The nuclear crisis in Japan has spooked N.C. lawmakers from voting this year on a legislation that would make it easier for Duke Energy and Progress Energy to raise rates to pay for new nuclear reactors.
That means the earliest the N.C. General Assembly could vote on the legal change sought by electric utilities would be during next year's legislative session, said Duke Energy CEO Jim Rogers during a conference call with analysts this morning.
Mike Hager, vice chairman of the House Public Utilities Committee, said the nuclear proposal had enough support to pass until a tsunami disabled Japanese reactors in March.
Hager, a mechanical engineer who worked 16 years for Duke, said state officials should hold off on the nuclear proposal until the root causes of the Japanese crisis are analyzed.
He also said he has misgivings about advancing legislation that could add between $20 and $40 to a monthly household power bill at a time that many North Carolina counties are still racked by double-digit unemployment rates.
"It many not be a lot to me and you but it makes a world of difference for those folks," said Hager, a Republican who represents economically distressed Cleveland and Rutherford counties. "It was going to be a bill that we would have to explain -- why it was important for the energy future of North Carolina."
Duke and Progress have said they need to be able to pass on nuclear costs to customers without full rate hearings. They want a streamlined regulatory proceeding that examines nuclear expenses only, but doesn't require an audit of the full gamut of company operations.
Such streamlined cost recovery would take several weeks to process, as opposed to the several months that would be needed for full rate hearings. State lawmakers support the change, Rogers said, but they felt the timing was bad so soon after the March tsunami that disabled multiple reactors in Japan.
"The events in Japan have affected concerns of the appropriate timing of the legislation," Rogers told analysts.
Nuclear critics have said such a law would shift the risk of building nuclear plants from shareholders to customers, raising monthly bills years before the customers saw any benefit from the rate increases.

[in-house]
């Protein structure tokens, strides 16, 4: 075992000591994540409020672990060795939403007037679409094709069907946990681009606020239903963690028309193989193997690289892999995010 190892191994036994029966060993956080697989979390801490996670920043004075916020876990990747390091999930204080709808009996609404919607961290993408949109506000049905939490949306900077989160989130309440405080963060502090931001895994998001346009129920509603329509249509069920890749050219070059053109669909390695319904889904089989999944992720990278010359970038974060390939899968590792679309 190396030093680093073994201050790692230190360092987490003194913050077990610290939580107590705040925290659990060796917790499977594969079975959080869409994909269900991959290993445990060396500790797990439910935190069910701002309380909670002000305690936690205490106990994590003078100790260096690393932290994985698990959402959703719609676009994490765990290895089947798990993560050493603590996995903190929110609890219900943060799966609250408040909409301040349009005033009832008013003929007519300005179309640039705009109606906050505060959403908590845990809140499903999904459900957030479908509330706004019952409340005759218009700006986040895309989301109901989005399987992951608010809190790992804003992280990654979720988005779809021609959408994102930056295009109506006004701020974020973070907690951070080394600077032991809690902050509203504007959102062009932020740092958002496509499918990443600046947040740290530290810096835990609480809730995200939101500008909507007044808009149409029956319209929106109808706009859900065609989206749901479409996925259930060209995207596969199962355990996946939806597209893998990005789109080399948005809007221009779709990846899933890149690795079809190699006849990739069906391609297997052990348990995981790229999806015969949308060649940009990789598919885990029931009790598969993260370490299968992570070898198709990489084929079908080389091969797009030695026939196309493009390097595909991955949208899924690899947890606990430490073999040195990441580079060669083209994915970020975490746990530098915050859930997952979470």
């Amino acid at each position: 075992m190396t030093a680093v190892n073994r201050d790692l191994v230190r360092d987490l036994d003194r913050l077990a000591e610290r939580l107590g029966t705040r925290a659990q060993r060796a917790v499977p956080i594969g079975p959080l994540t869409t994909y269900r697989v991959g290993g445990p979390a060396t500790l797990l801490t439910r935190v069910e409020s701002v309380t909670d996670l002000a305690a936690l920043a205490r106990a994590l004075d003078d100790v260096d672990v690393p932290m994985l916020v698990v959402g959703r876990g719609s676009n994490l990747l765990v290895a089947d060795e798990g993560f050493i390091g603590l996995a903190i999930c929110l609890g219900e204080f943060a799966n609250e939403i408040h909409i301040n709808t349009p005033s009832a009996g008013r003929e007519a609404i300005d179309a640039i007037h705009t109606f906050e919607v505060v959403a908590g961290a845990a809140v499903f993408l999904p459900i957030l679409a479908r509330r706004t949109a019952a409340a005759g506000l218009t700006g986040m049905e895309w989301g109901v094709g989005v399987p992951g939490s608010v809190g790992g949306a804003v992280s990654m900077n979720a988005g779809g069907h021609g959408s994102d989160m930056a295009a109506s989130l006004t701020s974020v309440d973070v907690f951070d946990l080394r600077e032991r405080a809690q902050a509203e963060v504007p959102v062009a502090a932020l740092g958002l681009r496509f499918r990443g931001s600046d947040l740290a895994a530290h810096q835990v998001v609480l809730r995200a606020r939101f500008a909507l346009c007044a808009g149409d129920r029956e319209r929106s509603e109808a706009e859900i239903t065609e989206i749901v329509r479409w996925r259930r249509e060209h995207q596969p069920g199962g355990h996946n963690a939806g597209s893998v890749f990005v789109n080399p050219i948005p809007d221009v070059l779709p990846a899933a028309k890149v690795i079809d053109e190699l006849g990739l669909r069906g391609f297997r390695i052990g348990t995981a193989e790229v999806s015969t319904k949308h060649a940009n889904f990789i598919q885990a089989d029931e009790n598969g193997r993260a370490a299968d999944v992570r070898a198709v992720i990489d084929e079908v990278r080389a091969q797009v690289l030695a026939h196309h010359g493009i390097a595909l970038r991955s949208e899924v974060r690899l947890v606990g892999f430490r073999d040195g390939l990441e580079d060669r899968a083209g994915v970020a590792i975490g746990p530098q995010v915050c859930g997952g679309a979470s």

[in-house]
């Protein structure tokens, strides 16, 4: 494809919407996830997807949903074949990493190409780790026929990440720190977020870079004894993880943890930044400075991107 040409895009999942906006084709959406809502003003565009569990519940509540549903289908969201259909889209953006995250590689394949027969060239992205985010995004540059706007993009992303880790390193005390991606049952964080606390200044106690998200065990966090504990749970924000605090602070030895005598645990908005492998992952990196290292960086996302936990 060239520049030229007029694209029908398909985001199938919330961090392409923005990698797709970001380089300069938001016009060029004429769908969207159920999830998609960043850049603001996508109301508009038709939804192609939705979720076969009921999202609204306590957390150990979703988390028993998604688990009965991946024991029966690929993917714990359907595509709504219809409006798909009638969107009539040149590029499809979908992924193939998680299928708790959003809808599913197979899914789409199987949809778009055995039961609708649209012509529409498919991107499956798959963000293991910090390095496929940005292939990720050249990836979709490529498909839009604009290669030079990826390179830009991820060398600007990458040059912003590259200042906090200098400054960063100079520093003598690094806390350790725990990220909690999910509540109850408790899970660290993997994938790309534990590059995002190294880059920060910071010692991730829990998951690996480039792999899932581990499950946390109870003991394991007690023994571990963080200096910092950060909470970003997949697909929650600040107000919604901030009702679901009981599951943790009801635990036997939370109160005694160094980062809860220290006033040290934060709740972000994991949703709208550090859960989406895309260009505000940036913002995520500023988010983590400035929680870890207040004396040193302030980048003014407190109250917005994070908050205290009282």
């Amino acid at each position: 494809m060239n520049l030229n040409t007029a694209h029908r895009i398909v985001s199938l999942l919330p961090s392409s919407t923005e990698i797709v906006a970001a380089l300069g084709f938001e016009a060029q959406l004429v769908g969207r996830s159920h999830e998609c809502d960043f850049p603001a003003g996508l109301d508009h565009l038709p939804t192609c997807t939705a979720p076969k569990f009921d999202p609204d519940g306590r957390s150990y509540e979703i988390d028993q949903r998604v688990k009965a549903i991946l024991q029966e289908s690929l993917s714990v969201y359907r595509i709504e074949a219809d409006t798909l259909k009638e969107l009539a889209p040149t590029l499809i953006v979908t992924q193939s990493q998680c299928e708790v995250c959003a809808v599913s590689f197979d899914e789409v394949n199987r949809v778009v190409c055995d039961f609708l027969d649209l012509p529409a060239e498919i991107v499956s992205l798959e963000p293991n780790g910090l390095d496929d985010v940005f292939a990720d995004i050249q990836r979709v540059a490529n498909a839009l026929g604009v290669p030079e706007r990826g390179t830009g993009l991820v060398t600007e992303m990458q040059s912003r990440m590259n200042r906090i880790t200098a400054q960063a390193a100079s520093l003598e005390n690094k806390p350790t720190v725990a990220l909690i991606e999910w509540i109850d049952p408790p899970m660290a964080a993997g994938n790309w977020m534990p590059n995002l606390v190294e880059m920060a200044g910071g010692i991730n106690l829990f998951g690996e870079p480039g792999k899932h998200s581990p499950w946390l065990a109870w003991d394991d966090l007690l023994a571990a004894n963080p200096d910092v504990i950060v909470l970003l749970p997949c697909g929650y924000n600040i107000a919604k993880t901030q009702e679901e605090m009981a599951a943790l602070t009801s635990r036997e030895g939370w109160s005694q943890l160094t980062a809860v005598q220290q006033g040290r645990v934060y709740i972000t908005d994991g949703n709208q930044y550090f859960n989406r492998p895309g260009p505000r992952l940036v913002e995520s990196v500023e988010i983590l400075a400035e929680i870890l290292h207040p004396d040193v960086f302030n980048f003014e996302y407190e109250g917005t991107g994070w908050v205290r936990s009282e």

But the nuclear industry says the change would allow power companies to recover their financing costs early and make interest payments on an annual basis, shaving hundreds of millions of dollars from the total cost of a nuclear project and reducing the overall impact of the rate increases necessary to pay for new reactors.
Duke expects to receive a federal license for a pair of new reactors in South Carolina in 2013, giving state lawmakers sufficient time to take up the issue next year, he said. Each of those reactors is estimated to cost about $11 billion. The reason N.C. lawmakers would vote on legislation to pay for a nuclear plant in South Carolina is because that plant would generate elecricity for Duke's customers in both states.
In the wake of the Japanese crisis, one of the lingering question marks is how the tsunami will affect the total cost of a nuclear plant in the United States.
The U.S. Nuclear Regulatory Commission has said it will review the Japanese incident in order to determine what safety upgrades might be needed at American nuclear facilities. Changes in federal safety rules would likely increase the cost of operating a nuclear plant.
One likely issue of concern is the amount of radioactive nuclear waste stored at spent fuel pools. As the superheated waste becomes concentrated, the likelihood of a fire and radioactive leak becomes greater in the event of an accident that causes a drop in water levels in the pools.